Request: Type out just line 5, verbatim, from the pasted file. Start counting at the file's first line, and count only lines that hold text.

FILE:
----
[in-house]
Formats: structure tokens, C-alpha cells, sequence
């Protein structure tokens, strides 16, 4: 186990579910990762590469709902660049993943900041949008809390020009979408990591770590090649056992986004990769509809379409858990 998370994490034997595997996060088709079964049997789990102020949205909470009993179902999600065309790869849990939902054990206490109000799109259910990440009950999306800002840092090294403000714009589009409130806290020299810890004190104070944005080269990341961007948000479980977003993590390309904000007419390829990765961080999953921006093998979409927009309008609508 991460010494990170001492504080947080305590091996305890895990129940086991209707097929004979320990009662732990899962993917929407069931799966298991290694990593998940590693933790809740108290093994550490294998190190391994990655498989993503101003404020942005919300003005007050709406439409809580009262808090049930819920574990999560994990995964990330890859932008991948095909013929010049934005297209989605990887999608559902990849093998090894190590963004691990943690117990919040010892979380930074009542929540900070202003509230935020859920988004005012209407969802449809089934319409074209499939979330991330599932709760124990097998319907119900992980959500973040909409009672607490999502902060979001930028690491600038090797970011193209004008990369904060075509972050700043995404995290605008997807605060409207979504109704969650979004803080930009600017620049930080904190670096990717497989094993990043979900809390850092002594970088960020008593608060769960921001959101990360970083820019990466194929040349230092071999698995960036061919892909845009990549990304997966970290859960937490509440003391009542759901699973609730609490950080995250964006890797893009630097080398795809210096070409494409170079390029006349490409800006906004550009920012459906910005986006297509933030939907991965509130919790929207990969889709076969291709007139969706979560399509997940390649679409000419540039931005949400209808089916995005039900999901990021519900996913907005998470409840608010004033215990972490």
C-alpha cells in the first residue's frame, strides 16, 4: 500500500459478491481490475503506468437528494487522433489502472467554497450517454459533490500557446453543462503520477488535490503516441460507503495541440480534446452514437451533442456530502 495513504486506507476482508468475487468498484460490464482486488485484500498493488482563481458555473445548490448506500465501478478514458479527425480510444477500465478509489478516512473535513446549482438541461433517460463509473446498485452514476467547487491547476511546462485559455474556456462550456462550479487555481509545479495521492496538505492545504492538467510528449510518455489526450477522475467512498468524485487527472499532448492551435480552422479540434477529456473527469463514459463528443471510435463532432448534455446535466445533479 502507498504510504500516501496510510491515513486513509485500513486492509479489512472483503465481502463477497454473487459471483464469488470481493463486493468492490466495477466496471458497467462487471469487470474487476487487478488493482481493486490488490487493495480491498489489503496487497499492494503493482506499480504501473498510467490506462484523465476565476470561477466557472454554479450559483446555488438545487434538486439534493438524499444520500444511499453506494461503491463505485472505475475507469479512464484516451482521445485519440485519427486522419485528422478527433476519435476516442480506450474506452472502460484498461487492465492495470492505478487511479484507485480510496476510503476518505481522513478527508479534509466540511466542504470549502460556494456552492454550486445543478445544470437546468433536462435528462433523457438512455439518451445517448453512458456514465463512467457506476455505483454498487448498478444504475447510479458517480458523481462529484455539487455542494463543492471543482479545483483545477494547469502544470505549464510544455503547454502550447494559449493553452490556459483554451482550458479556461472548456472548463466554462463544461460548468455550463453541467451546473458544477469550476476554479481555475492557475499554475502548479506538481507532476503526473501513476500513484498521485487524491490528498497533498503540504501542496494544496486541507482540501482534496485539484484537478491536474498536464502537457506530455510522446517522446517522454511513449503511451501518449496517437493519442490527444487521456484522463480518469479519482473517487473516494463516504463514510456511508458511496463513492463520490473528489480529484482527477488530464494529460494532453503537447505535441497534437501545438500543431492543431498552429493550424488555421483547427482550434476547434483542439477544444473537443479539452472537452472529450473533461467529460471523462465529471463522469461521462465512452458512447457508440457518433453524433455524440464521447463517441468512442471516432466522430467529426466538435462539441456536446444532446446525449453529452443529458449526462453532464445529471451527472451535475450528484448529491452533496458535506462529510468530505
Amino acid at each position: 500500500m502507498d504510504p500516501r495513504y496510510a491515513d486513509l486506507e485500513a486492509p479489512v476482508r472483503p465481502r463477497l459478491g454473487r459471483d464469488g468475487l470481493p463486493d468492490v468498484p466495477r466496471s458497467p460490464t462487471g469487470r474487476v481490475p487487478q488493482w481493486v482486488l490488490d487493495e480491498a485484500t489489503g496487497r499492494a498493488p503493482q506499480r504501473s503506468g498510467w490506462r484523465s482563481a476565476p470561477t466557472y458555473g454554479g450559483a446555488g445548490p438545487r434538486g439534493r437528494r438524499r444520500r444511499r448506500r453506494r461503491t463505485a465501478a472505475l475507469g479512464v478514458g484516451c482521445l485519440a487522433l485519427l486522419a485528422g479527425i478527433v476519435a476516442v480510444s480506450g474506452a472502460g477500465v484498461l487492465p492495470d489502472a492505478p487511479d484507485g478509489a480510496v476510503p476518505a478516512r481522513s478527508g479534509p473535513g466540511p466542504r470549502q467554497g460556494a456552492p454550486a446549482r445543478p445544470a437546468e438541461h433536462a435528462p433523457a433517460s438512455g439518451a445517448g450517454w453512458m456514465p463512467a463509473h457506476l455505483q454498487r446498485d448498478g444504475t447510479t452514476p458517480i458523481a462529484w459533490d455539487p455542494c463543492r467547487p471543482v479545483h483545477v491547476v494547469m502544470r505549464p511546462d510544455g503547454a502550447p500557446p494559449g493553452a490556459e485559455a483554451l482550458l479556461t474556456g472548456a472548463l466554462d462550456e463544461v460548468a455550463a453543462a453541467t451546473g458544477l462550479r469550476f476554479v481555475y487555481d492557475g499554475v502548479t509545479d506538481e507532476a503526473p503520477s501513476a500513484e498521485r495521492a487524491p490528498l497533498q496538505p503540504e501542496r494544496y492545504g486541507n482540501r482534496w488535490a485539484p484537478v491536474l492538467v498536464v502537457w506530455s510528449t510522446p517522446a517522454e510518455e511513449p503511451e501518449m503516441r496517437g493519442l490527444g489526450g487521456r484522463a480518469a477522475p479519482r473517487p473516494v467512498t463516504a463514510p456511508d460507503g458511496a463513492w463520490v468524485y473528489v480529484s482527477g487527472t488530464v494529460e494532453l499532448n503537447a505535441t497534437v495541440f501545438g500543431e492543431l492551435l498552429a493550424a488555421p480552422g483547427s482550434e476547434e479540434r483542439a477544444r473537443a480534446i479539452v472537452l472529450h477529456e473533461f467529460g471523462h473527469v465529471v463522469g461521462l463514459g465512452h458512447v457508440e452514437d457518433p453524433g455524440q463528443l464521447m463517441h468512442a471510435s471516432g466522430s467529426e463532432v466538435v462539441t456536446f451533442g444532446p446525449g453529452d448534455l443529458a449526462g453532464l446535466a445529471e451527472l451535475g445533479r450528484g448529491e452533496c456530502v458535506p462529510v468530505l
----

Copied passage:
Amino acid at each position: 500500500m502507498d504510504p500516501r495513504y496510510a491515513d486513509l486506507e485500513a486492509p479489512v476482508r472483503p465481502r463477497l459478491g454473487r459471483d464469488g468475487l470481493p463486493d468492490v468498484p466495477r466496471s458497467p460490464t462487471g469487470r474487476v481490475p487487478q488493482w481493486v482486488l490488490d487493495e480491498a485484500t489489503g496487497r499492494a498493488p503493482q506499480r504501473s503506468g498510467w490506462r484523465s482563481a476565476p470561477t466557472y458555473g454554479g450559483a446555488g445548490p438545487r434538486g439534493r437528494r438524499r444520500r444511499r448506500r453506494r461503491t463505485a465501478a472505475l475507469g479512464v478514458g484516451c482521445l485519440a487522433l485519427l486522419a485528422g479527425i478527433v476519435a476516442v480510444s480506450g474506452a472502460g477500465v484498461l487492465p492495470d489502472a492505478p487511479d484507485g478509489a480510496v476510503p476518505a478516512r481522513s478527508g479534509p473535513g466540511p466542504r470549502q467554497g460556494a456552492p454550486a446549482r445543478p445544470a437546468e438541461h433536462a435528462p433523457a433517460s438512455g439518451a445517448g450517454w453512458m456514465p463512467a463509473h457506476l455505483q454498487r446498485d448498478g444504475t447510479t452514476p458517480i458523481a462529484w459533490d455539487p455542494c463543492r467547487p471543482v479545483h483545477v491547476v494547469m502544470r505549464p511546462d510544455g503547454a502550447p500557446p494559449g493553452a490556459e485559455a483554451l482550458l479556461t474556456g472548456a472548463l466554462d462550456e463544461v460548468a455550463a453543462a453541467t451546473g458544477l462550479r469550476f476554479v481555475y487555481d492557475g499554475v502548479t509545479d506538481e507532476a503526473p503520477s501513476a500513484e498521485r495521492a487524491p490528498l497533498q496538505p503540504e501542496r494544496y492545504g486541507n482540501r482534496w488535490a485539484p484537478v491536474l492538467v498536464v502537457w506530455s510528449t510522446p517522446a517522454e510518455e511513449p503511451e501518449m503516441r496517437g493519442l490527444g489526450g487521456r484522463a480518469a477522475p479519482r473517487p473516494v467512498t463516504a463514510p456511508d460507503g458511496a463513492w463520490v468524485y473528489v480529484s482527477g487527472t488530464v494529460e494532453l499532448n503537447a505535441t497534437v495541440f501545438g500543431e492543431l492551435l498552429a493550424a488555421p480552422g483547427s482550434e476547434e479540434r483542439a477544444r473537443a480534446i479539452v472537452l472529450h477529456e473533461f467529460g471523462h473527469v465529471v463522469g461521462l463514459g465512452h458512447v457508440e452514437d457518433p453524433g455524440q463528443l464521447m463517441h468512442a471510435s471516432g466522430s467529426e463532432v466538435v462539441t456536446f451533442g444532446p446525449g453529452d448534455l443529458a449526462g453532464l446535466a445529471e451527472l451535475g445533479r450528484g448529491e452533496c456530502v458535506p462529510v468530505l